Ho asked me not to do thnt. but to come
on with him and have • drink at the
cage of tho bridge. I said all right. We
went down and into a saloon. He bought
the drinks and told me ha was going to
San Bernardino that evening. We then
left the saloon and walked down the
street, w here I bade him good-by. 1 never
bad any conversation with him after that.
"I saw him have a pacakge unaer his
arm but it wns wrapped up in paper and
seemed to be the same size all around
so that I could not say what it contained.
I hove never seen Busby since that time
until now."
""Did Bushy mention Gardner's name
while you wore together?"
"No sir. He did not say anything
about. Gardner or what be had in the
package under iiis arm or what he intend
ed doing with it. He asked me though
throe or four times when we were together
what time the train for San Bernardino
left. I told him that I thought the over
land left about 5:30. He seemed es
pecially anxious to learn when the train
ward was much faster than had been an
ticipated, for during one part of the
journey the slight breeze sscmed to die
out entirely. Hut even in that Defender
made headway and when she crossed the
homo lino a winner of the race and the
winner of the scries, defender in fact as
well as in mime, was greeted with a
screeching of whistles thrice repeated
and the belching of cannon and the
cheers of thousands for the gallant vic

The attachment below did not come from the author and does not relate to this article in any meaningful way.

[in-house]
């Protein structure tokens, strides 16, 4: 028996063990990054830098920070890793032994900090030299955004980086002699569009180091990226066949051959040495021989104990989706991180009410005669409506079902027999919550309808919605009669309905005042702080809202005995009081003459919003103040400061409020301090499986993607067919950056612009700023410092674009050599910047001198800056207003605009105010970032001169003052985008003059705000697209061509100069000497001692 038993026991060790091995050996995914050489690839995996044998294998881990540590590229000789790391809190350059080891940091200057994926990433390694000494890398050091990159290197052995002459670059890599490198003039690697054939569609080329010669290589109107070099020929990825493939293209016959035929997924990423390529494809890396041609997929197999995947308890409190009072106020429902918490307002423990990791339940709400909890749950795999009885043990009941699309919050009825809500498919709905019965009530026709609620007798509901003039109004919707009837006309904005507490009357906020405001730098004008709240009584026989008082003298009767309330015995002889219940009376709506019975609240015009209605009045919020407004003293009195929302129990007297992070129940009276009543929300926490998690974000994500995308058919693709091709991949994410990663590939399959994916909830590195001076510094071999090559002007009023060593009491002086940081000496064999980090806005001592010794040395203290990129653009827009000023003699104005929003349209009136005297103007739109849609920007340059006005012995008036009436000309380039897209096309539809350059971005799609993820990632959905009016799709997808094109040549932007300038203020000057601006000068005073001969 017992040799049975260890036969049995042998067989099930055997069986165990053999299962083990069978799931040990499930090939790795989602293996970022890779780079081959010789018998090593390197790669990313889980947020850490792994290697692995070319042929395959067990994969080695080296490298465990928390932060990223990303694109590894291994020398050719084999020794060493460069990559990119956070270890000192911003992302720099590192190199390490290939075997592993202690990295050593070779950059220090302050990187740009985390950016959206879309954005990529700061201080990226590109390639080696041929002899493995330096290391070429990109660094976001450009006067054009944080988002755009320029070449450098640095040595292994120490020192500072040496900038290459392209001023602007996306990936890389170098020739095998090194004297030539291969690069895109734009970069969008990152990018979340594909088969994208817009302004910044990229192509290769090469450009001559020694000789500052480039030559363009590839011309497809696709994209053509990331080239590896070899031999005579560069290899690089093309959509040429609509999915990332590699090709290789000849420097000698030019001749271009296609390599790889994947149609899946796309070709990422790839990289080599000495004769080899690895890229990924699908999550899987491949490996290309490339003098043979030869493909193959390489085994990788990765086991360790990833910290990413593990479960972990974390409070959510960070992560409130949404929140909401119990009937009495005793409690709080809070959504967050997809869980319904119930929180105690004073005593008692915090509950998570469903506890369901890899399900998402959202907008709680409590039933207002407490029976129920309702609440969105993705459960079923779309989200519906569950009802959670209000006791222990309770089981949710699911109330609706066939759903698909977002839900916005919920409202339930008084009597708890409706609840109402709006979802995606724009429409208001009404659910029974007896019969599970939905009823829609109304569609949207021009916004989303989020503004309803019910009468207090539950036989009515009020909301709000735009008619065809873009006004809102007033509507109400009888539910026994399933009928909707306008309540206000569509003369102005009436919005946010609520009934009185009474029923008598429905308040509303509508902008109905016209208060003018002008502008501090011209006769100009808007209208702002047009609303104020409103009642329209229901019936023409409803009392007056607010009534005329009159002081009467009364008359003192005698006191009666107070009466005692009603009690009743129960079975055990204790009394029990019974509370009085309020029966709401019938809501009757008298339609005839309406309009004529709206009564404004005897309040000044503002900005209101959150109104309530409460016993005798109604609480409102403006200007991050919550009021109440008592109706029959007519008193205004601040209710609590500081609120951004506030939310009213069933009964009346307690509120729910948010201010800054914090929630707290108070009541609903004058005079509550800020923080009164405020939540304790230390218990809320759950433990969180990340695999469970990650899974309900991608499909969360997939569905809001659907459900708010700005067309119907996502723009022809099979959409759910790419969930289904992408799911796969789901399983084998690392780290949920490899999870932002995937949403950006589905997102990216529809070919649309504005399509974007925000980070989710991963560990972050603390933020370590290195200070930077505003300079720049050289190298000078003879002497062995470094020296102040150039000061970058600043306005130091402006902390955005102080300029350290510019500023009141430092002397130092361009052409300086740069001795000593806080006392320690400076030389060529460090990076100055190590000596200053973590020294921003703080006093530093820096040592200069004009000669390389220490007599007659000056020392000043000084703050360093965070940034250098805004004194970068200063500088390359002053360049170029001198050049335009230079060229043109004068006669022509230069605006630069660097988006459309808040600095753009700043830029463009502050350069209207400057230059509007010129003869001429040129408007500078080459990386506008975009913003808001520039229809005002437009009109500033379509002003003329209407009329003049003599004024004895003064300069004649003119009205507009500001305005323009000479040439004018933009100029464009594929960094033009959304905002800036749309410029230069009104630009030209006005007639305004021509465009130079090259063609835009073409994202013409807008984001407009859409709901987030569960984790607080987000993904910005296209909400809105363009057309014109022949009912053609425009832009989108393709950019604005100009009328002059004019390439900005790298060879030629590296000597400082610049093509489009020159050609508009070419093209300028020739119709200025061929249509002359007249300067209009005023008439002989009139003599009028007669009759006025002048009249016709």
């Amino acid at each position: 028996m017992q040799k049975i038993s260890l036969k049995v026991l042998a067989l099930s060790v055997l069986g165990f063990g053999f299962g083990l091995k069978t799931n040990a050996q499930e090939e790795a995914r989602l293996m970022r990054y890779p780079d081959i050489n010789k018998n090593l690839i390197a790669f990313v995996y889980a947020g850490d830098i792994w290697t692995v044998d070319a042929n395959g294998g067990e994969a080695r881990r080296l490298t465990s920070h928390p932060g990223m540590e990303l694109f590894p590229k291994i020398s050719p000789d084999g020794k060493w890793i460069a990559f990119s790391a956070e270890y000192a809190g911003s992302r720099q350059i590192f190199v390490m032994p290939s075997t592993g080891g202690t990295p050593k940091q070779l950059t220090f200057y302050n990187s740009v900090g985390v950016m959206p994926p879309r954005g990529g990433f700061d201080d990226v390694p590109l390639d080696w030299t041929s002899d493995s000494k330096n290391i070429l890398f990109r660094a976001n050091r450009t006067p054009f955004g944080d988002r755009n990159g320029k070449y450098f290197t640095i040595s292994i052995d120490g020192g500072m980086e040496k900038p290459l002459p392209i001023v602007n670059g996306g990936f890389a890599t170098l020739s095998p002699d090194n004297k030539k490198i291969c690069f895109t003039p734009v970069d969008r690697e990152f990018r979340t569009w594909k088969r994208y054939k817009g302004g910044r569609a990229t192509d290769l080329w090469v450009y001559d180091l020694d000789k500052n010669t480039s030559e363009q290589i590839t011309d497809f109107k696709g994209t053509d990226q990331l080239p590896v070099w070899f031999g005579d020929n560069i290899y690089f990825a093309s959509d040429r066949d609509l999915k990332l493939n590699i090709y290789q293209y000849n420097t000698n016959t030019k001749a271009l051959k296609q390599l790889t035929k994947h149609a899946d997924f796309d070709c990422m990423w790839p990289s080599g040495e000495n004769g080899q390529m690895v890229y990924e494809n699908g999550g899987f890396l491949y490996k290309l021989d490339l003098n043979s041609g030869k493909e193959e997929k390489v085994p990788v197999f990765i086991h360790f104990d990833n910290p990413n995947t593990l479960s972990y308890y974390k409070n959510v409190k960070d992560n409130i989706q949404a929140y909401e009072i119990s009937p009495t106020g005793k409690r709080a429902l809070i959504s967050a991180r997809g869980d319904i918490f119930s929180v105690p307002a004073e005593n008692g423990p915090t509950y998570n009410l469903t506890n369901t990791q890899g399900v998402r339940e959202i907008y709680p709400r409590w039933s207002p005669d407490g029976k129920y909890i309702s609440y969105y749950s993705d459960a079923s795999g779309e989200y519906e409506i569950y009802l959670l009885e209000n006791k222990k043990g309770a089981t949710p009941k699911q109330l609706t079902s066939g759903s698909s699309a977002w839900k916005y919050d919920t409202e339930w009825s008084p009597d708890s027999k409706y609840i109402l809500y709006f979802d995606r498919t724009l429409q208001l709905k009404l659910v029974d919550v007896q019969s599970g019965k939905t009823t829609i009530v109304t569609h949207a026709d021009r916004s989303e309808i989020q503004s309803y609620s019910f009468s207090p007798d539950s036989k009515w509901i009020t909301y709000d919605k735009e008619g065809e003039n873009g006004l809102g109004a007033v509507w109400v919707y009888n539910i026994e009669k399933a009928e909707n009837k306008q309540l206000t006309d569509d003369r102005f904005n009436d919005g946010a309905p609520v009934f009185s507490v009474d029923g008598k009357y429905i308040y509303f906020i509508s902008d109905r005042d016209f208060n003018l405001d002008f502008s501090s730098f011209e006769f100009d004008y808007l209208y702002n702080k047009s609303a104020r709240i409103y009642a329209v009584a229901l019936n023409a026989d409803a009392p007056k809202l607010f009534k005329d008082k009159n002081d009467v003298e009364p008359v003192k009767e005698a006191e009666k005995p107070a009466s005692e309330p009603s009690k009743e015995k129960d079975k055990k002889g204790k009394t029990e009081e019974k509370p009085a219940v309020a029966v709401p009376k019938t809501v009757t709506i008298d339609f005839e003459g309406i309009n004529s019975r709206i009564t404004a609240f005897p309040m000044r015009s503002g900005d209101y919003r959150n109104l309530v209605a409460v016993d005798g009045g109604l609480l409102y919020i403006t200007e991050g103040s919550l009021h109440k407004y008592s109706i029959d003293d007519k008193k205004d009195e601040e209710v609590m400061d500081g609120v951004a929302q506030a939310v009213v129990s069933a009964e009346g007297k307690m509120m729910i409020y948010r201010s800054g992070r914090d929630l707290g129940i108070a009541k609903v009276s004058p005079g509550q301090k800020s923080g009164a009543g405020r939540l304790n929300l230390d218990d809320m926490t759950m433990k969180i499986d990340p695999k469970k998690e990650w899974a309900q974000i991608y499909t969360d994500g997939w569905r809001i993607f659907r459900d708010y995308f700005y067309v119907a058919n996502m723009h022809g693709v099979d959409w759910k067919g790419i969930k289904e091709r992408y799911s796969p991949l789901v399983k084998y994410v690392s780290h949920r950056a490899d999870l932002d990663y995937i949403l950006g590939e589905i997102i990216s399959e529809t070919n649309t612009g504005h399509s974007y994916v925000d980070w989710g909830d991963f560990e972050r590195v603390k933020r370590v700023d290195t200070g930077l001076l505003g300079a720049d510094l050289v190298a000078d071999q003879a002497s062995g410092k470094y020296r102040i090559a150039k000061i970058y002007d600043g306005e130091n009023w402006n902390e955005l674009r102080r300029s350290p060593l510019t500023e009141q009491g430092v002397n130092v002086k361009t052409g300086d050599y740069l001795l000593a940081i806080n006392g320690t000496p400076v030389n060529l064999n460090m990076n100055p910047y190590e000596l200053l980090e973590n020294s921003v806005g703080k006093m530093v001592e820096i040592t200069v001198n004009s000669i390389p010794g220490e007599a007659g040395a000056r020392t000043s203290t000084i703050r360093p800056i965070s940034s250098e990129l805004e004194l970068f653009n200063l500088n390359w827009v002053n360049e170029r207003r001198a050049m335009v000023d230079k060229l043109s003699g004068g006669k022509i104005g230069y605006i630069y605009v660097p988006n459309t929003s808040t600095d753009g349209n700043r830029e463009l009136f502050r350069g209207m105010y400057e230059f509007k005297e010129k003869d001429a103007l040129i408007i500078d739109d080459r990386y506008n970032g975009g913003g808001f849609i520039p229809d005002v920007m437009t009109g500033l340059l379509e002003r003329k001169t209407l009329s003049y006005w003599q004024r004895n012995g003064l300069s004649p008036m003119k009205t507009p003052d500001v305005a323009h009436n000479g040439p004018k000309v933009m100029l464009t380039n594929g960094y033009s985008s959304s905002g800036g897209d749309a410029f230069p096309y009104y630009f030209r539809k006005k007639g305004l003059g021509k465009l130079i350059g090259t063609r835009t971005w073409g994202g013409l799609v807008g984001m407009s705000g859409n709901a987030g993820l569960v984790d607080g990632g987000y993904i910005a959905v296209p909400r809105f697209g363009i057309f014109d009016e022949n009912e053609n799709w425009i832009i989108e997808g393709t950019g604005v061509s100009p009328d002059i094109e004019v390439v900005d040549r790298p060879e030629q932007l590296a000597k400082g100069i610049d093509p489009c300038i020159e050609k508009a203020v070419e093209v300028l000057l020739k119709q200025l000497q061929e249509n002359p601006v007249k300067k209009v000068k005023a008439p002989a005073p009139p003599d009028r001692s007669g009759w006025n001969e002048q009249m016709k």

tories she had won. General regret was
expressed thai the series of tho cup,
begun so auspiciously and promisingly,
had ended so disnstrously, lor while the
questions which were raised as to the
winner of the second race might have
been passed by unheeded hud a stirring
contest taken place today, the with
drawal of Lord Dnnraven, ill tha thild
and perhaps deciding race, had neces
sarily a depressing effect upon all those
identified with the great match, and will
probably have a serious effect in regard
to tho future races.
» At the time the yachts cast off their
lines from their respective tugs thero
was every indication that thero would
lo n good wind, but when they got down
to the outer lightship tbe wind bad iallen
to n four or five mile an hour breeze.
That tho course would be to windward or
leeward and return was indicated trom
the committee boat at 10:20 a.m., by
the hoisting of the letter "C and five
mtutes later the gentlemen in charge oi